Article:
Two of my three kids have had birthdays so far during COVID-19 quarantine.
My son, D, turned 10 back in April, when life-as-we-knew-it had just come to a screeching halt.
My older daughter, C, just turned 12 yesterday.
In this post, I’ll talk a bit about what it’s been like planning parties for kids when the “normal options” just aren’t available.
First Quarantine Party: 10 Year Old Son
When my son’s 10th birthday rolled around in April, I was still in full-on parent-panic mode:
“What is this #$@&%*! pandemic doing to my kids??!!”
“How can I not hold a birthday party for my child??!!”
However, problem-solving is an antidote to nearly all of life’s – well, problems – so I shifted into this mode, and came up with a bunch of ideas – none of which seemed sufficient at the time.
My ultimate goal was to try out as many ideas as possible and see which ones would stick.
In other words, if you offer 5 activities and 3 are fun but two are “meh”, have you succeeded? I figured the odds were better than otherwise.
So, for my son D, here were the basics of what we did:
- he opened his presents in the morning;
- we let him pick what to eat for dinner (Dairy Queen – yay for drive-through pick-up during quarantine!);
- we let him choose what to have for dessert (an ice cream cake from Dairy Queen with a very specific image of his two favorite cartoon characters scanned on top – thank you Google image search and Dairy Queen!);
- we let him choose a board game for all of us to play after dinner;
- we let him pick a movie to watch that night.
The through-line theme – “we let him” – was very intentional. That is, while the world may be in absolute chaos, my goal was to stress that we always do have some choice and control.
Next, I tried to brainstorm what kids really like the most…
Could I do something special with candy?
I decided to create a “candy scavenger hunt”, which started with my husband taking my son (wearing masks) to the drug store and letting him choose his top ten favorite candies.
From there, my daughters and I figured out ten places inside and outside the house to hide the candy, and I created rhyming clues.
(Heads up: kids love doggerel, so the worse the better – as long as it rhymes!)
Here’s an example of what I wrote:
Look among the Legos
We know there a ton
But if you keep looking
You’ll find some candy fun!
After the hunt, my son got to share his (many, many) candies with his sisters – thus giving him the agency to let him do this as the Birthday Boy.
Finally, following the lead of my older sister (whose daughter had turned 13 in March), I hosted a Zoom gathering with cousins, aunts, uncles, and D’s Mormor and Morfar (Norwegian for “mother’s mother” and “mother’s father”). It was special and unusual to see all his cousins at once, since we all live across the continent, so – score on that point for novelty.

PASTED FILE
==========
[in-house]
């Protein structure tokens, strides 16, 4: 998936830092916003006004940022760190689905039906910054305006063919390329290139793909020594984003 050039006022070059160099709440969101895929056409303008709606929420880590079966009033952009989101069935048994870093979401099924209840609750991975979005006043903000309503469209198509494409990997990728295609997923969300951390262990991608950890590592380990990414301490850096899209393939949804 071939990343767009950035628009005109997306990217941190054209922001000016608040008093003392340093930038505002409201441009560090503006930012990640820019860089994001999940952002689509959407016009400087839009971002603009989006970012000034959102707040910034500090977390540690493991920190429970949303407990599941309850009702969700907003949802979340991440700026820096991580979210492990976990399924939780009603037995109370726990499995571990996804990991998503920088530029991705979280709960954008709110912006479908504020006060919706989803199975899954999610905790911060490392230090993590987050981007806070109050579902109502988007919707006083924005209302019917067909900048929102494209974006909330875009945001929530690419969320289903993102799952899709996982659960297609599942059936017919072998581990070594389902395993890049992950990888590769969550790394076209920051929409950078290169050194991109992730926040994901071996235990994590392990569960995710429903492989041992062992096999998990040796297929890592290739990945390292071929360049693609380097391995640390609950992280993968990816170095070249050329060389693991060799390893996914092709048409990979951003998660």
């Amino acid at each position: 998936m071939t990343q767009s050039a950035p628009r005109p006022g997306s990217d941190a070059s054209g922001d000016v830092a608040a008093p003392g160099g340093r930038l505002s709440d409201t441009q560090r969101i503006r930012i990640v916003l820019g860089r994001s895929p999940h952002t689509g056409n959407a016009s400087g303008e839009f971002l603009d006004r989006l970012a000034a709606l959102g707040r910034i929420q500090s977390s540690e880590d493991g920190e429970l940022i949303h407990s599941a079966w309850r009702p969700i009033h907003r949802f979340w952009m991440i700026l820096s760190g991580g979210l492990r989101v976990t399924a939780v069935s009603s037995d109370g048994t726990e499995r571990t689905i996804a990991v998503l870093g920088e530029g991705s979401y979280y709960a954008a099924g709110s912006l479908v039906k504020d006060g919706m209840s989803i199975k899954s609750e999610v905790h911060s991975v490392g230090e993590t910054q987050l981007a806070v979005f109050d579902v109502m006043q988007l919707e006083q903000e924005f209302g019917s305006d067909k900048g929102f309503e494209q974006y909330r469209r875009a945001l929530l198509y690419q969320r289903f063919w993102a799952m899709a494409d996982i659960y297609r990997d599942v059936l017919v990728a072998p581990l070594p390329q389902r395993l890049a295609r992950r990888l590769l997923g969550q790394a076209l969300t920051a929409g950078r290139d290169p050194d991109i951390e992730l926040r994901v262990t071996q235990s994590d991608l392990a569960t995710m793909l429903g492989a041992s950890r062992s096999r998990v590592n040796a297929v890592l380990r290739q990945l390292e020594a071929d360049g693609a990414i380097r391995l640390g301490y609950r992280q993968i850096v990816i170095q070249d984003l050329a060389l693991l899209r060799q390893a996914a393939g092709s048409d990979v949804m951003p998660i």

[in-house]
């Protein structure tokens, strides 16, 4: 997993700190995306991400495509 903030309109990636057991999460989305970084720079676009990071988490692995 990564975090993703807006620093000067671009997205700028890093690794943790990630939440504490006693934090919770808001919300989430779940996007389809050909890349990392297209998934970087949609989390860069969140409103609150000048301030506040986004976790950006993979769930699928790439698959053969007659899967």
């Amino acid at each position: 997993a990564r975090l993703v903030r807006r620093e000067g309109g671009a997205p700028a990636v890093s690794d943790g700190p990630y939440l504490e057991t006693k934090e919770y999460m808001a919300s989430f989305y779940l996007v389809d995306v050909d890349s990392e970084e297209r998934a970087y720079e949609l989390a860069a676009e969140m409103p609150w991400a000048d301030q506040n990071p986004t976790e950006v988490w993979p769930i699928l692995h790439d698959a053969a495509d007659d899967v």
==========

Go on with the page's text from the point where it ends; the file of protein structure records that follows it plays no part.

We started off the Zoom “party” by doing a quiz about D’s life, seeing who could accurately recall the most details about his childhood.
Then we shifted to a scavenger hunt (an idea provided by a friend – thank you, K!) and the fun really began. My son absolutely LOVED being in charge of sending everyone off to go find various items (he selected the following categories):
- something fuzzy
- something sharp
- something stinky
- something with every color in the rainbow
- something with leather
- something yummy
- something made of glass
- a picture of D’s favorite animal (they had to guess what this was)
- something smaller than a dime; and
- something totally random.
In Apples to Apples style, D got to judge his favorite from each category, and as family members picked up on this competitive energy, the tension mounted (in a fun way).
All told, while D definitely missed getting to see his two best friends (he spoke with one on the phone), he seemed reasonably happy with his birthday, and I considered it a quarantine success.
In the Meantime…
After my son’s party, my 7 y.o. daughter started getting invitations to drive-through birthdays. I had vaguely heard of these in the news, but wasn’t exactly sure what they involved – so, after mild panic and discombobulation, I looked it up.
I watched a helpful video on YouTube, and came to understand that the basic premise is having the birthday child out in front of their house while a parade of well-wishers come driving by to honk and wave and yell “Happy Birthday”.
My 7 y.o. “I” has now “attended” three drive-through birthdays (with me at the wheel), all slightly different.
The first involved meeting up with other families (masked) in a parking lot, decorating our cars with markers and signs, then parading together single file in our cars towards the birthday girl’s house, where she (M) was waiting with her dad and brother and gift bags to hand out. The drive-by greeting itself was over within a minute, which felt a little odd – but M was getting LOTS of adoration and attention from dozens of people, including neighbors standing outside to look and cheer as well, so it felt like a complete “pandemic party success” from my perspective.